His list of volunteer work is too long for this space. Highlights: He’s served as director of the Monterey Jazz Festival’s Education Committee, founded the Citizen’s League for Progress and the Seaside Cultural Arts Group. He’s devoted energy to activism and justice as director of the local American Civil Liberties Union, and member of the Affirmative Action Committee. He’s helped make Seaside neighborhoods safer, walking the streets as a member of the Yellowjackets when drug crimes swelled.
But he counts himself as only part of a team in the fight for what was right, and he’s diligent in naming his teammates: Mel Mason, Helen Rucker, Mae Johnson, William Hill, Henry T. Hutchins, Rev. Lusk, Al Glover, Charlie Mae Knight. Generations have benefited from the legacy of their work.
Executive Director of Big Sur Land Trust
In more than a decade of work with the Land Trust, Bill Leahy has overseen the transfer of thousands of acres into conservation and public open space. Big Sur Land Trust is preserving and restoring some of Monterey County’s most precious natural assets.
But land acquisitions aren’t what fuels Leahy’s leadership. Instead, he’s steered the Land Trust toward a new mission: “to inspire love of the land and conservation of our treasured landscapes.” That means connecting people – particularly youth, communities of color and less affluent county residents – to the landscape.
As the squeeze on state funding slows the rate of BSLT land acquisitions, the land trust is forging new relationships through projects like the Glen Deven Ranch Center for Art, Nature and Inspiration.
A portrait of Leahy’s medal-studded great-grandfather, the chief of staff for presidents Roosevelt and Truman during World War II, stares out at him with stern eyes. “He was a really good diplomat,” Leahy says – inspiring him of his own humble role, bringing people together to find common solutions in land stewardship.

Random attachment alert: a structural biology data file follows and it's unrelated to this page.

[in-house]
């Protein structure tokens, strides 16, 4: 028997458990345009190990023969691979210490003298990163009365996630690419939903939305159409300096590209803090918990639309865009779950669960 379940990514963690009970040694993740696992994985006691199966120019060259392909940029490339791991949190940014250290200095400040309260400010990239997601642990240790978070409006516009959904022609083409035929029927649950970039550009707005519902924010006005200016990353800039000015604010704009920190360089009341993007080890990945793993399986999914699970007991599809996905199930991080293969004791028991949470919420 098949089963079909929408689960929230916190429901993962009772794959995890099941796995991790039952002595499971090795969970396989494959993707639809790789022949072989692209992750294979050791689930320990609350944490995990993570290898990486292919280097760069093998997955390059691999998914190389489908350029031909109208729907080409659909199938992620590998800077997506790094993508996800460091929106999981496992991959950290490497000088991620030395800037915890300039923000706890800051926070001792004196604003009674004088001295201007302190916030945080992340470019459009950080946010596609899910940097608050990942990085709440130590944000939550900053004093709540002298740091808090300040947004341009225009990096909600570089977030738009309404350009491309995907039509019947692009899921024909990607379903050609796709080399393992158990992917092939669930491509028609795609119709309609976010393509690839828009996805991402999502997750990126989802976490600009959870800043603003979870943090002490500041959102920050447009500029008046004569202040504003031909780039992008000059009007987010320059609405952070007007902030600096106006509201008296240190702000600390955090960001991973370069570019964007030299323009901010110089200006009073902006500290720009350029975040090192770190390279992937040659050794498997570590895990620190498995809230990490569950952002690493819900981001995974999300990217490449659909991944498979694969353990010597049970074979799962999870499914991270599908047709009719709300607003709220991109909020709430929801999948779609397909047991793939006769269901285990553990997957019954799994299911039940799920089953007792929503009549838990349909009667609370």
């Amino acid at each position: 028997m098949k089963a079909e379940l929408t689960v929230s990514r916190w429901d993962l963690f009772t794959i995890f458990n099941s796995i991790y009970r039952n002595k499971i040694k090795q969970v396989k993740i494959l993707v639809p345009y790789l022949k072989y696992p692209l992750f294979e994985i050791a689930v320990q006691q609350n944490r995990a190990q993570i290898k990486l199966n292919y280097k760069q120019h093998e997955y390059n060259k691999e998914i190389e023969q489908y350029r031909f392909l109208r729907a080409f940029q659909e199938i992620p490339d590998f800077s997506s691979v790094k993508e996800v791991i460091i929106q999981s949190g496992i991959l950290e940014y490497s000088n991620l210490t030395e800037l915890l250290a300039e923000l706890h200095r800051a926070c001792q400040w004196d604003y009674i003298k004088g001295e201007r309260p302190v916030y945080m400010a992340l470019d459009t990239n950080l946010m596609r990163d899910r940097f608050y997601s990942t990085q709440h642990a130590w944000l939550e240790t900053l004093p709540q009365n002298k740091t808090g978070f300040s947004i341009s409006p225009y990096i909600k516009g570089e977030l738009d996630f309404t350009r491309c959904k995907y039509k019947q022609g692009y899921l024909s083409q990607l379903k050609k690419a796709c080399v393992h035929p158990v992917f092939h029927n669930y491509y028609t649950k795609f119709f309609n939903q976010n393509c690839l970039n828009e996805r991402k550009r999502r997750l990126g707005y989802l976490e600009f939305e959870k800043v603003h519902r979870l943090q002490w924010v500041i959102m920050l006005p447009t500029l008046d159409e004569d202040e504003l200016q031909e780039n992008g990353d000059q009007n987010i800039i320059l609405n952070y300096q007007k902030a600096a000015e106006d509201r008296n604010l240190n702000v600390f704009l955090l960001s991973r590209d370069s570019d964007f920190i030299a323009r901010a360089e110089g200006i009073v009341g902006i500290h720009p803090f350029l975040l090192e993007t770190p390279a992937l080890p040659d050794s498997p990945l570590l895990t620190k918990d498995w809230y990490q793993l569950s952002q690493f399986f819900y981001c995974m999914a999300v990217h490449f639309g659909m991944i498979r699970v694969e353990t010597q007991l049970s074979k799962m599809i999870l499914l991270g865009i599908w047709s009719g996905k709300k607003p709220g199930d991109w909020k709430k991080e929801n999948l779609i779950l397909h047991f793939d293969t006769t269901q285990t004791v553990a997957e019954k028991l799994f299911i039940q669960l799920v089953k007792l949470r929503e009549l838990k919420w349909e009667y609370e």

Ed Leeper has no shortage of magic totems he can turn to when he needs inspiration, or to simply remember what he’s about. Such is life as a unique and eccentric provocateur artist who has acted as the area’s rabid conscience – or maybe its id – for decades now. He could turn to the stack of gray paper with 6 million hash marks on them to represent each Jew lost to the Holocaust, his first – and most time consuming – piece of “serial art.” Or one of the four thick binders labeled “Other Works by Ed Leeper.” Or the giant orb of metal and mannequin limbs he erected at the funky Big Sur outpost the Army vet calls Hawk Shadow Military Sub-Station.
But he looks to the collapsable bookcases, the backbone of his most lasting – and loved – work. They carry “Liquid Books,” his mobile library. He stocks the shelves with free books from a friend’s estate and basks in the everchanging conversations and discovery the work enables. “You just participated in an artwork,” he likes to say as folks leave. And Leeper has participated naughtily, justly, loudly, weirdly and gleefully in Monterey County for a quarter century and beyond.
Executive Director of the Arts Council for Monterey County
Paulette Lynch has so much faith in the power of art – for it to reflect and connect us, to sink in and transform us – that it takes on the dimension of religion with the tenet that “The Arts are the Answer;” her divine “uniform” would be a silk scarf painted by Laurie Myers in the Arts Council colors. As the executive director of the Arts Council for Monterey County, she is a tenacious promoter of the arts, a champion of kids, a catalyst and a facilitator. The council provides funding to more than 50 local arts organizations; they make a strong case for arts education and the arts as an economic engine.